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The home for VPR's coverage of health and health industry issues affecting the state of Vermont.

New Law Puts More Restrictions On Lighting Up

A new law further limits where smokers can light up.

Vermont is about to join a handful of other states that ban smoking  anywhere inside hotels, motels and other lodgings. 

A law that goes into effect July 1 includes a number of provisions that further restrict where smokers can light up.

Health Commissioner Dr. Harry Chen says the smoking restrictions in the new law are designed to further protect people from second hand smoke and discourage smoking by limiting where it can be done.

Act 135, passed by the legislature last session, essentially removes the last sanctuary for smokers in public or business spaces.

The law builds on previous legislation.  Enclosed public places including restaurants, bars and private clubs have been smoke free since 2005. Five years ago the state amended its amoking in the workplace law to prohibit smoking anywhere inside a place of employment.

Health Commissioner Dr. Harry Chen calls Act 135, “another step in that journey.”

Chen says the smoking restrictions in the new law are designed to further protect people from second hand smoke and discourage smoking by limiting where it can be done. 

The law also prohibits smoking on school grounds, outside of childcare facilities, and in motor vehicles carrying young children.

For the first time the state is also placing limits on where increasingly popular electronic, or e-cigarettes can be used. 

They will be prohibited on school grounds and at licensed childcare facilities.

Chen says the health effects of e-cigarettes are still being studied.  Currently the concern is preventing young people from taking them up.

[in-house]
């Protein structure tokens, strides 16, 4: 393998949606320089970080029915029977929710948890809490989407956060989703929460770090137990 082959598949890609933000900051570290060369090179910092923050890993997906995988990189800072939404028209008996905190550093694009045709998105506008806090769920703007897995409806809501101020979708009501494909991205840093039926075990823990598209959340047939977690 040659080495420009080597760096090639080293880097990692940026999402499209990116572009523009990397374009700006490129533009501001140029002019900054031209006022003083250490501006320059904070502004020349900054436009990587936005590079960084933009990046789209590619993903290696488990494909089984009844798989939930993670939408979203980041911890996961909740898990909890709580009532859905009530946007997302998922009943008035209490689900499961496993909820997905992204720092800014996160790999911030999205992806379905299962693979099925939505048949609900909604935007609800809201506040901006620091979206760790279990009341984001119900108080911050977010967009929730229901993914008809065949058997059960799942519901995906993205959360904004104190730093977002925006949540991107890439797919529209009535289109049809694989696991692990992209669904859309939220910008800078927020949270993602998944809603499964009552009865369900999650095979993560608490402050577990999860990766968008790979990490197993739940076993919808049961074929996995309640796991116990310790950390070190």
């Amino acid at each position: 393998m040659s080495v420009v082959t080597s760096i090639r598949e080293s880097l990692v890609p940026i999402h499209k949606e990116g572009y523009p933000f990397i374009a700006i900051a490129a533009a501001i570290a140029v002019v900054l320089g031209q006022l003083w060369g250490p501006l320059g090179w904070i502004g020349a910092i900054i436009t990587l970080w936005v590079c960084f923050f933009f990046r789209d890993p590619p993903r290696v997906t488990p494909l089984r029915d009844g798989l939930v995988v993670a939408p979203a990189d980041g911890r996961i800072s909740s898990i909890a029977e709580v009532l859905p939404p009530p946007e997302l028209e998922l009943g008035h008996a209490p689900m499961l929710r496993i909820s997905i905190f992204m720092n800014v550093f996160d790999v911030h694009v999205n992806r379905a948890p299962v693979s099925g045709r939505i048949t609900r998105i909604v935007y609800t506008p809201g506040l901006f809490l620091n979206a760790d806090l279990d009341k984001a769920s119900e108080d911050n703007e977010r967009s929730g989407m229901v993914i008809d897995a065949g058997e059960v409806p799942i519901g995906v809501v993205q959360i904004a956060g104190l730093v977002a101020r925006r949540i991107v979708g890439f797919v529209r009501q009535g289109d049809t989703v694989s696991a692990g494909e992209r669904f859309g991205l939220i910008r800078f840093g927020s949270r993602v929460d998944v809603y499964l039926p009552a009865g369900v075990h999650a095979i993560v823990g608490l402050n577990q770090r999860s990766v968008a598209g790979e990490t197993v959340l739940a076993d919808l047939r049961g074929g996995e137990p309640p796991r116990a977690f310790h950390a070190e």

“That’s why our emphasis really has been on modeling behavior that kids see in schools and in child care facilities,” he says.

Vermont becomes the sixth state to ban smoking anywhere inside hotels and other lodgings.

Tori Ossola with the Vermont Chamber of Commerce says the law won’t bring a dramatic change to businesses in the industry, since many were already largely smoke free.

“The chain properties, the Hiltons, the Sheratons the Marriotts. from their  parent companies the policy has been to be a smoke-free environment,” says Ossola. “The privately owned properties were compliant with Vermont laws; so we feel that it’s not going to have a great impact on the lodging industry here in Vermont.”

The law also creates a 25 foot smoke free buffer zone around state buildings and requires state-owned and operated hospitals or secure facilities to have a smoke-free campus.

Steve has been with VPR since 1994, first serving as host of VPR’s public affairs program and then as a reporter, based in Central Vermont. Many VPR listeners recognize Steve for his special reports from Iran, providing a glimpse of this country that is usually hidden from the rest of the world. Prior to working with VPR, Steve served as program director for WNCS for 17 years, and also worked as news director for WCVR in Randolph. A graduate of Northern Arizona University, Steve also worked for stations in Phoenix and Tucson before moving to Vermont in 1972. Steve has been honored multiple times with national and regional Edward R. Murrow Awards for his VPR reporting, including a 2011 win for best documentary for his report, Afghanistan's Other War.
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